Travelling and Exoticism
Travelling artists and patrons and the exchange of artworks
In part, the essence of the Baroque period stems from artists who travelled across borders to study with a particular school or artist, work for a patron or begin a new commission.
Travelling artists and patrons shaped the artistic landscape of many cities, towns and regions of Europe through the commission of an array of works, both sacred and secular. This exchange can be observed in literature and music, but it assumes particular visibility in architecture and the fine arts. In part, the essence of the Baroque period stems from artists who travelled across borders to study with a particular school or artist, work for a patron or begin a new commission. Travelling to the Italian Peninsula, and especially to Rome, was an important experience for artists who, throughout Europe, made direct or indirect references to Italian painting. This network created an unfurling of specific subjects, techniques and artistic languages.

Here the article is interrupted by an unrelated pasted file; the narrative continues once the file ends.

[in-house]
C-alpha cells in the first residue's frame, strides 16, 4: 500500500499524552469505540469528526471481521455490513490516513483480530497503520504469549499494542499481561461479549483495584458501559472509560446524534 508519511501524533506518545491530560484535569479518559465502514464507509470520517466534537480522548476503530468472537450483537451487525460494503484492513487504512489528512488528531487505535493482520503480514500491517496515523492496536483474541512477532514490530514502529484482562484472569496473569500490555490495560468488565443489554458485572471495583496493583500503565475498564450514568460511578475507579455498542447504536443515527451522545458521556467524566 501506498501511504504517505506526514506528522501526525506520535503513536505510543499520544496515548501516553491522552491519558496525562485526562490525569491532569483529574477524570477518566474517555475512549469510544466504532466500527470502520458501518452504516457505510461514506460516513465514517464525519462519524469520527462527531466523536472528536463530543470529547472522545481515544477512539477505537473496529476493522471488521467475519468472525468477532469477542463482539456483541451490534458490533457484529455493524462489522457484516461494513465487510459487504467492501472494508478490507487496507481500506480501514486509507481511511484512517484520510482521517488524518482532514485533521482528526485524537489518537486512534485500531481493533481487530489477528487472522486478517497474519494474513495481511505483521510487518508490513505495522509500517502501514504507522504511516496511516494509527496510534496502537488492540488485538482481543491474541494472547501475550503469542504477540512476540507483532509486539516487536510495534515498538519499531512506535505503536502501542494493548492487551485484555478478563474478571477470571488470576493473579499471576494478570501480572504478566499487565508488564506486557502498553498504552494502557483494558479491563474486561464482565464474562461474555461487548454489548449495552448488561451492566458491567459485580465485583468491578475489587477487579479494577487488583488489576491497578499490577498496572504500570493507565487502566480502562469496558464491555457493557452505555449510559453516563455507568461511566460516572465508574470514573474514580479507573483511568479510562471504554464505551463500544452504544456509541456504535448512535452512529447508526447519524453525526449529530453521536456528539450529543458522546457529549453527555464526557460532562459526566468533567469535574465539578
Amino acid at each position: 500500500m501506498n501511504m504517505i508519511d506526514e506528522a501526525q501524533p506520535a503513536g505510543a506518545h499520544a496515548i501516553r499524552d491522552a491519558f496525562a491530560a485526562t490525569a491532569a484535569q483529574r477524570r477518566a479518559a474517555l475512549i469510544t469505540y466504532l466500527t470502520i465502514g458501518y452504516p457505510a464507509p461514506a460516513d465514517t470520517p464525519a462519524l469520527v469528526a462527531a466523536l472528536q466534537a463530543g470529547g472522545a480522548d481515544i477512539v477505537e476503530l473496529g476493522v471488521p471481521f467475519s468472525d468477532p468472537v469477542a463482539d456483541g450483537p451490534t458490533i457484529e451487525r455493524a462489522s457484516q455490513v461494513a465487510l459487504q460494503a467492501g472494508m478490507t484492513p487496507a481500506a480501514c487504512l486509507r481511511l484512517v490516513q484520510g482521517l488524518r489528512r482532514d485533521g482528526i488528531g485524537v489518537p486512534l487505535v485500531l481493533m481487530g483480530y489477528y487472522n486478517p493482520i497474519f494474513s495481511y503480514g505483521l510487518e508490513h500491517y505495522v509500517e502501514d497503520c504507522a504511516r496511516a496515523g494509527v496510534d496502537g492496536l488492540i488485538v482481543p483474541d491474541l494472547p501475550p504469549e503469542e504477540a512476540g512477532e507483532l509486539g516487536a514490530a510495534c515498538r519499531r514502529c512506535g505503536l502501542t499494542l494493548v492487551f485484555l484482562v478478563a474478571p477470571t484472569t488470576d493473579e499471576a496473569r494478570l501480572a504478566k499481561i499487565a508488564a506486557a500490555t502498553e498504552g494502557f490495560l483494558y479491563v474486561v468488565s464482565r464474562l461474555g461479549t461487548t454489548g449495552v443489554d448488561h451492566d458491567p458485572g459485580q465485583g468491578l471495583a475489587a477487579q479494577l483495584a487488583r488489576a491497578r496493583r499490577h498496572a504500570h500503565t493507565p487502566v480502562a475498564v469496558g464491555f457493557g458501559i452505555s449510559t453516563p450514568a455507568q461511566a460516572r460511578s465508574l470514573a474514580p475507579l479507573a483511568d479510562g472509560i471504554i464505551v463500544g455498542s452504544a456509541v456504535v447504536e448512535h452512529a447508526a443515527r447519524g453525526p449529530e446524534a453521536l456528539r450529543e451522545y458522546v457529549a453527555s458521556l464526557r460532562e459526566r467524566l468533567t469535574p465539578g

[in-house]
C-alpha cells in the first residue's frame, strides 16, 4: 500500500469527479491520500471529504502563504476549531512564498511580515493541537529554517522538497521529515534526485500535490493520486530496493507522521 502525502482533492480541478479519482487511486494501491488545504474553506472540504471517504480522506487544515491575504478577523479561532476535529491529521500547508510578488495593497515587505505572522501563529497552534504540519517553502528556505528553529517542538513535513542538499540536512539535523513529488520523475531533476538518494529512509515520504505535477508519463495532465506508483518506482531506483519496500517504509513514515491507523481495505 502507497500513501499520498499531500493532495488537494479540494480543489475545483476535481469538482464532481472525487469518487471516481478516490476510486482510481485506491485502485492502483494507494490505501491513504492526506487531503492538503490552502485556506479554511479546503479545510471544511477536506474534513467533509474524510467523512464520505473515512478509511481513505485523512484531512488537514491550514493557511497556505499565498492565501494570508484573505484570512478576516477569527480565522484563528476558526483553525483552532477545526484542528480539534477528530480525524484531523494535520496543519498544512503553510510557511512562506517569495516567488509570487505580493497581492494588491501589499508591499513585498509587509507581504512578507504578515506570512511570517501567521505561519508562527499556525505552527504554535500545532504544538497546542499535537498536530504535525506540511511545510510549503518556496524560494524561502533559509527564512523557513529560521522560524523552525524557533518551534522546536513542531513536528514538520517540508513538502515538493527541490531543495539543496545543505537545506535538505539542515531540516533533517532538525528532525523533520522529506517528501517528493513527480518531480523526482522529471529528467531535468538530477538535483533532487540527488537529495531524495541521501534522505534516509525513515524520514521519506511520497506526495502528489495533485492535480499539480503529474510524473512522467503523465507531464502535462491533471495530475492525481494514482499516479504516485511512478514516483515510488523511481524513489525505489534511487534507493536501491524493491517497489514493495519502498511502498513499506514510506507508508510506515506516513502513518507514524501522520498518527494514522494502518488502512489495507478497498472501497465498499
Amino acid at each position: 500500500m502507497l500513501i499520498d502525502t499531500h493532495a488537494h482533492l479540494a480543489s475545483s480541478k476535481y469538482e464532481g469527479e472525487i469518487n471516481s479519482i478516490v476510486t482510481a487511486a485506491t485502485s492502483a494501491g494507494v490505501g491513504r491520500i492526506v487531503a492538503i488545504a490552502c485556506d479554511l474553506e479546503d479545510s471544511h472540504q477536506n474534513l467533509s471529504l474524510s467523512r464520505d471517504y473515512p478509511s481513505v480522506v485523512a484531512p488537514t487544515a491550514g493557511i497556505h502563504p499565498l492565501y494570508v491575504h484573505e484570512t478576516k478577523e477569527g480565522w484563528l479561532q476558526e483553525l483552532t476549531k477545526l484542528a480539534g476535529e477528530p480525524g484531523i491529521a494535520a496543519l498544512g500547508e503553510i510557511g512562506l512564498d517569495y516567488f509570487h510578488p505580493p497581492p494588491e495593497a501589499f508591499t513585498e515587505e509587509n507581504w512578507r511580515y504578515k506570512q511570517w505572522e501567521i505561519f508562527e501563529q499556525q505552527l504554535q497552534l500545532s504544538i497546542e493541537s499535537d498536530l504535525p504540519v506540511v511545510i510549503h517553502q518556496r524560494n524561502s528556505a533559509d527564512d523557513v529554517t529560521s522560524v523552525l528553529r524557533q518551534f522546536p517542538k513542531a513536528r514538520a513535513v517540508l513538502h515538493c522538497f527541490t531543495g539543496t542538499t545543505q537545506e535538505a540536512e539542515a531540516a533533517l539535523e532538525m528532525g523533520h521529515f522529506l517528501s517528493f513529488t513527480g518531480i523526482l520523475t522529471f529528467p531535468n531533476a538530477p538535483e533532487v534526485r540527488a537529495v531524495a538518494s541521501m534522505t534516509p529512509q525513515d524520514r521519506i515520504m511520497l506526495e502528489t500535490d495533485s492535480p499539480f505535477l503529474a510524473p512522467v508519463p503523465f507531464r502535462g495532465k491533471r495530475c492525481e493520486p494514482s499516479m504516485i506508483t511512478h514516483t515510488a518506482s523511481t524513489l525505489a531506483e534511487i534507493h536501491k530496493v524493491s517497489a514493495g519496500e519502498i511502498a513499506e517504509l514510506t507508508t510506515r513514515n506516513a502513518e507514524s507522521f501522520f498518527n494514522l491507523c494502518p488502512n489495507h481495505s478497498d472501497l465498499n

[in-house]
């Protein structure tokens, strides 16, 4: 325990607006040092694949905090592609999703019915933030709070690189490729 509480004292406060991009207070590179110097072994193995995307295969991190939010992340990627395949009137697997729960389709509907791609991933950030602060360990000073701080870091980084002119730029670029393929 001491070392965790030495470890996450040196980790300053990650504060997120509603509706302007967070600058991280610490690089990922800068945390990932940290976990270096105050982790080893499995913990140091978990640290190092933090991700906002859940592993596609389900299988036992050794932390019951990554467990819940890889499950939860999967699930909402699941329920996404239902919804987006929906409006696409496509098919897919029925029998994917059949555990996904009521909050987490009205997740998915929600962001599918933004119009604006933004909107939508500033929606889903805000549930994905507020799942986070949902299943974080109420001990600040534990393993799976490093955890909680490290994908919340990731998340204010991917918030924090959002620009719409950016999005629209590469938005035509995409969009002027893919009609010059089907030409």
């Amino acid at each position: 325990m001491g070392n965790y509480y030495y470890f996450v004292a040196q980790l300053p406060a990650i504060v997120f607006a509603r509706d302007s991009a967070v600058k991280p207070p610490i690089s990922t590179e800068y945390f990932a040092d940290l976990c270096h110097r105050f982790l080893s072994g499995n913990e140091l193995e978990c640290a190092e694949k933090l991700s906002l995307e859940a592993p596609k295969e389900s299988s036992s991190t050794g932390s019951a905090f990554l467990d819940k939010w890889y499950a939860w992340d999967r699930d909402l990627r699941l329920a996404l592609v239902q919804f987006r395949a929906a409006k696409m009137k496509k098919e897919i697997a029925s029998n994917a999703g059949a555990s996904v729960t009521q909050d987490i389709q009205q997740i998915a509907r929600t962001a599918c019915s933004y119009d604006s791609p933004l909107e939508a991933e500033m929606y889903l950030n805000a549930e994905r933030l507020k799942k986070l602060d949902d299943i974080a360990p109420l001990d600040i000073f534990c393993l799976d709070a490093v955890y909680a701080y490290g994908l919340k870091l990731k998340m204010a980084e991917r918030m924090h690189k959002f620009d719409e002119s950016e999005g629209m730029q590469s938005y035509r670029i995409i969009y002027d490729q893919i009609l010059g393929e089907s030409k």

Susanna and the Old Men

1607
Borghese Gallery
Rome, Italy
Peter Paul Rubens
Oil on canvas
Probably commissioned by Cardinal Borghese, the Dutch artist, Rubens, is the author of this painting (1606–08) on a biblical theme that was popular during the Counter-Reformation: the fight between truth and virtue (personified by Susanna) and lies (symbolised by the elders).